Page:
Gardner’s change of heart shakes up Colo. Senate race

Greg Nash

Democratic Sen. Mark Udall’s path to reelection just got a lot rockier in Colorado with the surprising news that GOP Rep. Cory Gardner plans to challenge him in the Senate race.

Multiple sources confirmed to The Hill that Gardner will make the announcement in a few days, reversing his decision in May not to challenge the Democratic incumbent.

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Gardner’s change of heart is a coup for Republicans and expands an already daunting Senate map for Democrats. His decision finally gives the GOP an A-list candidate in a race they had hoped to make competitive.

While Colorado had been on the bubble of competitive contests, Gardner’s entrance — if he wins a June 24 primary — has the potential to vault the race into the top tier and further help the GOP flip the six seats they need to win a Senate majority.

Dick Wadhams, a Republican political strategist and former state GOP chairman, said he woke up Wednesday morning and had no idea Gardner would jump in the race, but now that he has, the congressman’s decision has made it a “very winnable one.”

“I think Cory Gardner is a game changer, not only in the Senate race, but across the board in this election cycle for Colorado Republicans, because he is the kind of Republican candidate we have desperately needed for several election cycles,” Wadhams said.

“I was really concerned that Colorado Republicans were on the verge of being irrelevant in statewide races. Republicans have needed someone they can rally around.”

Independent state political analyst Eric Sondermann said he expected the political landscape in the state to further shift in the next few days, as Republican candidates in both the Senate and other races decide where to run.

“It’s really the ultimate testimony to the changing political landscape in Colorado and across what I call purple America, that somebody like Cory Gardner — who has the luxury of sitting and waiting and picking his time, and who has the reputation of being somewhat risk averse — would decide to stake it all this year against a name-brand incumbent Democrat who, up until maybe two months, was considered a lock,” Sondermann said.

Gardner’s decision has already altered the race. 2010 Senate nominee Ken Buck plans to announce that he’s dropping his Senate bid to run for Gardner’s House seat, a Colorado Republican with knowledge of Buck’s plans tells The Hill.But state Sen. Owen Hill, who has received some Tea Party backing, said he’d be staying in the race — and he’s “more enthusiastic than ever” about running.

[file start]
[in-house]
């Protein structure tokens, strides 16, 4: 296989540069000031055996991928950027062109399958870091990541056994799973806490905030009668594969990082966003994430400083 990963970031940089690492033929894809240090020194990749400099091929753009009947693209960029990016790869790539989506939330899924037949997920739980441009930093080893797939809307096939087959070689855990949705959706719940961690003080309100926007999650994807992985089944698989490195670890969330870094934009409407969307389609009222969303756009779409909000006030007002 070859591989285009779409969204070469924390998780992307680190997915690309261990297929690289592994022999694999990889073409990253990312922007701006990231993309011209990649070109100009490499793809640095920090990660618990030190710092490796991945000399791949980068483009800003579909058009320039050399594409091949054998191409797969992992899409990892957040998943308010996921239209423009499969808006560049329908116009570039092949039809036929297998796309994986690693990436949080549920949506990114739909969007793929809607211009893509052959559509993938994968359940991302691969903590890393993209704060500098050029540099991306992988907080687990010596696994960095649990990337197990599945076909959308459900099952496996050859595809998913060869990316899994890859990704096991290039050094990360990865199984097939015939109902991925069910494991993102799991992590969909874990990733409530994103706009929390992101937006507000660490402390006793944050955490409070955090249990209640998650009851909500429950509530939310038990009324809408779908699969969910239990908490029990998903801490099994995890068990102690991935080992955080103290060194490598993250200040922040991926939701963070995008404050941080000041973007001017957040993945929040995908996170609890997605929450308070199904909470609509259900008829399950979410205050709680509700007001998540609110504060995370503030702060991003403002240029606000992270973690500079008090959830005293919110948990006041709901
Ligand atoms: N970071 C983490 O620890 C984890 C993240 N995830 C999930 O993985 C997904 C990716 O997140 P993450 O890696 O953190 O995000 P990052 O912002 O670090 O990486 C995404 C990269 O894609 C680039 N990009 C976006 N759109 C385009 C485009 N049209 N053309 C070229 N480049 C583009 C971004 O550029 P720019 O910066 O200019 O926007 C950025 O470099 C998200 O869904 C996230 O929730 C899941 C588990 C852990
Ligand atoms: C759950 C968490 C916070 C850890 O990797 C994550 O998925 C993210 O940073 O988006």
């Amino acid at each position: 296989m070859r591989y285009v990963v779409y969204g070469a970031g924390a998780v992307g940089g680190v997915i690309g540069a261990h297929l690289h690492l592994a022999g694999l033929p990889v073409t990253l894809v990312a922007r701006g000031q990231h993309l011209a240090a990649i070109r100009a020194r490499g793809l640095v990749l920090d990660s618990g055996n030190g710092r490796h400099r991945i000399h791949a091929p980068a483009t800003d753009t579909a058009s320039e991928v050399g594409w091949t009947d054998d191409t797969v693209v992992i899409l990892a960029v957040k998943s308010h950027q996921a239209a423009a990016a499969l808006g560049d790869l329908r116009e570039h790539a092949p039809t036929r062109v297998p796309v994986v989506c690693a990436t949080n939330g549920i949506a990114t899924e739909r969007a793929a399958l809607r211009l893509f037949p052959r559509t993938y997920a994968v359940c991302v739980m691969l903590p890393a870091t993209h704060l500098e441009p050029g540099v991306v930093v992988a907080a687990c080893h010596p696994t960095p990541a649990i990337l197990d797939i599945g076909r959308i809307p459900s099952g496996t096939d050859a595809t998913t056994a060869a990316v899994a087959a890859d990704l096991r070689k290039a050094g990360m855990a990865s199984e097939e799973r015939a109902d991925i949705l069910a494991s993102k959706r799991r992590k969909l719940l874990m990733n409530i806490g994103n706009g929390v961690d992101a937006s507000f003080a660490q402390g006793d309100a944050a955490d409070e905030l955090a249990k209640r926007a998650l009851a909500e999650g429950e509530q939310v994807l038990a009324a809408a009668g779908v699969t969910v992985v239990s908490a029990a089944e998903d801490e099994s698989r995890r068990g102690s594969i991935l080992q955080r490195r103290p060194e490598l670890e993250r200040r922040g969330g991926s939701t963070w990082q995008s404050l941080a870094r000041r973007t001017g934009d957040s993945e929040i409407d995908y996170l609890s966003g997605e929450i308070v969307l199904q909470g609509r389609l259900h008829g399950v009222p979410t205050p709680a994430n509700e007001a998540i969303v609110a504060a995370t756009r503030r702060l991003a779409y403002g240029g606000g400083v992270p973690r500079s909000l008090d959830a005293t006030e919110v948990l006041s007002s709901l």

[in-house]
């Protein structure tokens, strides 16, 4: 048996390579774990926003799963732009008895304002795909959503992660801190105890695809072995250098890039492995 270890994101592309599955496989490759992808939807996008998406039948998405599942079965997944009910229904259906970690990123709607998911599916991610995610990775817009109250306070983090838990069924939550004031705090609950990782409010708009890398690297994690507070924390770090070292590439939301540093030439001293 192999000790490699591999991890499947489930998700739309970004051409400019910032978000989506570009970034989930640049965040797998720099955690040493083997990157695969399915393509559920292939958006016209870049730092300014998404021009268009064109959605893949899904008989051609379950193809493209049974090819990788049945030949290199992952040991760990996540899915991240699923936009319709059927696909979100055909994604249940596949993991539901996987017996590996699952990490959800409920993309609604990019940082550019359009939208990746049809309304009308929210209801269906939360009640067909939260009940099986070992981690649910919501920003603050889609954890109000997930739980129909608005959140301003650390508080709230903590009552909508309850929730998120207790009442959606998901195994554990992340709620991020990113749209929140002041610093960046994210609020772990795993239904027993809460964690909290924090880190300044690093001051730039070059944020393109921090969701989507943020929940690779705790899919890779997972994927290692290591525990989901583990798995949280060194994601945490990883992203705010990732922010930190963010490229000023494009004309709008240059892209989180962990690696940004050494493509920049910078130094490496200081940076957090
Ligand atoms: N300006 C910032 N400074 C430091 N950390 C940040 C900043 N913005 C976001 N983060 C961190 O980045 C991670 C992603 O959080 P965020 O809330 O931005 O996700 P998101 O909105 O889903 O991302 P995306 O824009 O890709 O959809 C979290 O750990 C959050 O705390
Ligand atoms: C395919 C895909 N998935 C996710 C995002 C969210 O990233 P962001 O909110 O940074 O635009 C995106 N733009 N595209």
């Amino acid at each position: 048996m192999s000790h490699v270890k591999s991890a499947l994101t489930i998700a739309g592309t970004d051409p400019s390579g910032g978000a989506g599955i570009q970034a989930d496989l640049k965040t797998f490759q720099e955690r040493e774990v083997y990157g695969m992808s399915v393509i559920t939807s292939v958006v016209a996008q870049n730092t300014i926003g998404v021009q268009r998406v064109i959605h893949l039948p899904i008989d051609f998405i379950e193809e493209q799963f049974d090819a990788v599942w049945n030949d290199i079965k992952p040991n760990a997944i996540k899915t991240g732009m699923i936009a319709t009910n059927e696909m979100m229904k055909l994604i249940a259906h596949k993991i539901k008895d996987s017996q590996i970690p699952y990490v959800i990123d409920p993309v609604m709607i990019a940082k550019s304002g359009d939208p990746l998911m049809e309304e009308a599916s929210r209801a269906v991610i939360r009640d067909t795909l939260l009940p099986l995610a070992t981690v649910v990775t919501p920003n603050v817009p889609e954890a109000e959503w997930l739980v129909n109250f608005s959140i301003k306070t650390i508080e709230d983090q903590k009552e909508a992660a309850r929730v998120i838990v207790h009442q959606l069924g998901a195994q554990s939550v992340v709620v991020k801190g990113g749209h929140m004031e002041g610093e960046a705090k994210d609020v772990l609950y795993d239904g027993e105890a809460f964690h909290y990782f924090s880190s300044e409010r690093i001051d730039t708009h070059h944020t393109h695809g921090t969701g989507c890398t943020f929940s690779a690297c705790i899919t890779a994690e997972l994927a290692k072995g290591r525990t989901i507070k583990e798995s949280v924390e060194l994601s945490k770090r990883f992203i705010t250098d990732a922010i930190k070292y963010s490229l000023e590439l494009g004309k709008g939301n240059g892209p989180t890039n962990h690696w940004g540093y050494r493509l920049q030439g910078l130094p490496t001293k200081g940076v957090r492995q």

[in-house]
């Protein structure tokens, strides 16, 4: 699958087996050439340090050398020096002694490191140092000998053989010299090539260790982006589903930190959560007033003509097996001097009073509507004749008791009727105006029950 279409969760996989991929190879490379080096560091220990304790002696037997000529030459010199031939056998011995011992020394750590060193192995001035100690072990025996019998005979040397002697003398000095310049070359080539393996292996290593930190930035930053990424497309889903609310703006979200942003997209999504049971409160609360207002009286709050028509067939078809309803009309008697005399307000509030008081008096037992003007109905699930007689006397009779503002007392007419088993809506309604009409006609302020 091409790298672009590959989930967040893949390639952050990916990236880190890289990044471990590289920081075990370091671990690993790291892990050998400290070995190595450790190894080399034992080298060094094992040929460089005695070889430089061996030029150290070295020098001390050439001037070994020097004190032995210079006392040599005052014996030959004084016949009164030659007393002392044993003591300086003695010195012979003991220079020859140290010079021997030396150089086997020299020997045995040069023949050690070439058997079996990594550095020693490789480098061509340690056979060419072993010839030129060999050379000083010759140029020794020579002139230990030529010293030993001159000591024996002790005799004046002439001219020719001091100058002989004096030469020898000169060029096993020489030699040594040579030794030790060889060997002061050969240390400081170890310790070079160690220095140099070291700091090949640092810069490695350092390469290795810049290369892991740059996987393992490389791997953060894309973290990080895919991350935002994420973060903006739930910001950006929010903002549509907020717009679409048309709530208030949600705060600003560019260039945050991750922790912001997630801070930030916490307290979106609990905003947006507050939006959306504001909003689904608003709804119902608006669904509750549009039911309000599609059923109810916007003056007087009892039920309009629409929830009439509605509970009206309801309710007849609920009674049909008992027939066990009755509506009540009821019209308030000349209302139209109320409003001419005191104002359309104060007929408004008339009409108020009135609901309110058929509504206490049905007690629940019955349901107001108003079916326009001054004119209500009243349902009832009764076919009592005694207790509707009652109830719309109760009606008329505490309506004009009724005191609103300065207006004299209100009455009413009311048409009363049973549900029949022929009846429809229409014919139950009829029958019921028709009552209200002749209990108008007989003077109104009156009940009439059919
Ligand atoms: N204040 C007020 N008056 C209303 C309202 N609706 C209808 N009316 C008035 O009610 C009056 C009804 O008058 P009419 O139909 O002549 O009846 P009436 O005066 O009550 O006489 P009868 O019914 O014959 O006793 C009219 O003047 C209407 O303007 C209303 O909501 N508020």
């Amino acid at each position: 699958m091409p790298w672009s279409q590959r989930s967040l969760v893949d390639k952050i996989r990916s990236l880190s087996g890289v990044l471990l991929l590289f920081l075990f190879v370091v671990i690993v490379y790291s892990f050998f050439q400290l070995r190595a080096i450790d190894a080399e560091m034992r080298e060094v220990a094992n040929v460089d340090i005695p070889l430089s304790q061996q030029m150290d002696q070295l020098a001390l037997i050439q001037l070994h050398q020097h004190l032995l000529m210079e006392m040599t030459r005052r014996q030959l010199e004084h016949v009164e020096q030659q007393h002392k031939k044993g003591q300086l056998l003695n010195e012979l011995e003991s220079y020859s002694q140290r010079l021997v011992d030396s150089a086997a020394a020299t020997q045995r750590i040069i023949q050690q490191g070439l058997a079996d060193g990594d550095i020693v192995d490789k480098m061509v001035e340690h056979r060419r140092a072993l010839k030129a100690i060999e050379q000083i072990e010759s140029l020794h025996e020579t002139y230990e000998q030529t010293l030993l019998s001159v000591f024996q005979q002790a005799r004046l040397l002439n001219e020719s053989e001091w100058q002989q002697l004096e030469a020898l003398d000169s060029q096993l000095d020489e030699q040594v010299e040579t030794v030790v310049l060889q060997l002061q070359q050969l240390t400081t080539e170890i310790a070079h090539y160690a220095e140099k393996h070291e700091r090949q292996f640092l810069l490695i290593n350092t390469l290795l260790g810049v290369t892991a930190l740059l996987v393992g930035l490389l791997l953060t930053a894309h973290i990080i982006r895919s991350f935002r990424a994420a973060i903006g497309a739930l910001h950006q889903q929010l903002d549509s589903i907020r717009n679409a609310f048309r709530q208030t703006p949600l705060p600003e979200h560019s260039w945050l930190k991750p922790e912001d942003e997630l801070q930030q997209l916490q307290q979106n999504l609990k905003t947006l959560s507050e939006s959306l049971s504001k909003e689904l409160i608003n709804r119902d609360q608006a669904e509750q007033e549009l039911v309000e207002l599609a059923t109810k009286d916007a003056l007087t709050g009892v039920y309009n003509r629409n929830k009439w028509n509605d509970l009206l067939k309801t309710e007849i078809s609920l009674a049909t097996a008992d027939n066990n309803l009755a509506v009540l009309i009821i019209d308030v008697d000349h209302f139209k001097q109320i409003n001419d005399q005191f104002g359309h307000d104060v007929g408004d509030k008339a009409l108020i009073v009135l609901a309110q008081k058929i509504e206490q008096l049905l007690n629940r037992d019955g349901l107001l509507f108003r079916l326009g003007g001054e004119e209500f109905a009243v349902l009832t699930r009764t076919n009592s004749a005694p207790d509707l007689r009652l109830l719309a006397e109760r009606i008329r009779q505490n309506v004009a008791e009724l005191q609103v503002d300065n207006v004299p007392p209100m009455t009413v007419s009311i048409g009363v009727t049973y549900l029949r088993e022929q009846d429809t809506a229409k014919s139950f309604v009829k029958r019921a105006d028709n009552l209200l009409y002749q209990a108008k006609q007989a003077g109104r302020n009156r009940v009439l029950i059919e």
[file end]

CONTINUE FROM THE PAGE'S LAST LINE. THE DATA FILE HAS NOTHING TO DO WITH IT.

He said Gardner had tried to convince him to step out of the race a few weeks back, but Hill refused, and said such “insider trading” was hurtful to the Republican Party.

“I’m not surprised at all” Gardner’s in, he told The Hill. “A couple of weeks ago, Cory said he wanted me to get out of the race, and I called him out at the time. I said, ‘This is an insider deal with Ken Buck to try to switch races, and this is the exact kind of insider trading by the Republican establishment that keeps losing us races.’

First elected in 2010 by knocking off Democratic Rep. Betsy Markey, Gardner initially passed on the race last year, many believed, because he didn’t want to give up what was now a solidly Republican congressional seat following the 2012 redistricting and jeopardize a promising career in the House.

Gardner starts the nine month sprint at a huge fundraising disadvantage. At the end of the year, he had just $877,000 in his campaign account compared to Udall’s $4.7 million war chest.

Sondermann said, “The fact that he would give up a very safe congressional district to roll the dice on the Senate race tells me that Republicans believe this is their moment.”

While Udall still remains the favorite, recent surveys showed his approval ratings were falling in the swing state. A Quinnipiac University poll earlier this month showed voters were split on whether Udall should get another term.

Facing even weak GOP challengers, he only had a slim lead. In a match-up againstBuck, he only took 45 percent to Buck’s 42 percent. Udall led Hill by 5 percent, with 44 percent support, and topped businessman Jaime McMillan by 7 percentage points, with 45 percent support. He lead state Rep. Amy Stephens by just 43 percent to 41 percent.

President Obama could especially be a drag for Udall in Colorado. Though he carried the state by 5 points, 51 percent to 46 percent in 2012, his approval ratings have cratered there since, in large part due to the unpopularity of his signature healthcare legislation.

In the Quinnipiac poll, 59 percent of Coloradans said they disapprove of the president, and 60 percent oppose his healthcare law.

In fact, 40 percent of voters said they would be less likely to vote for Udall if Obama campaigned with him in the state.

Democrats were already on the attack against Gardner, tying him to the Tea Party in a statement on his upcoming decision.

“Despite his slick Washington insider demeanor, Cory Gardner is just as extreme as Ken Buck, Amy Stephens and all the others. Gardner wants to decimate Medicare, slash education and even make common forms of birth control illegal,” said Democratic Senatorial Campaign Committee deputy executive director Matt Canter. “Gardner’s Washington friends may have helped him in the Republican primary but won’t be able to hide his reckless and irresponsible Tea Party agenda from mainstream Coloradans.”

Russell Berman and Cameron Joseph contributed to this report.

--This post was updated at 7:50 a.m.

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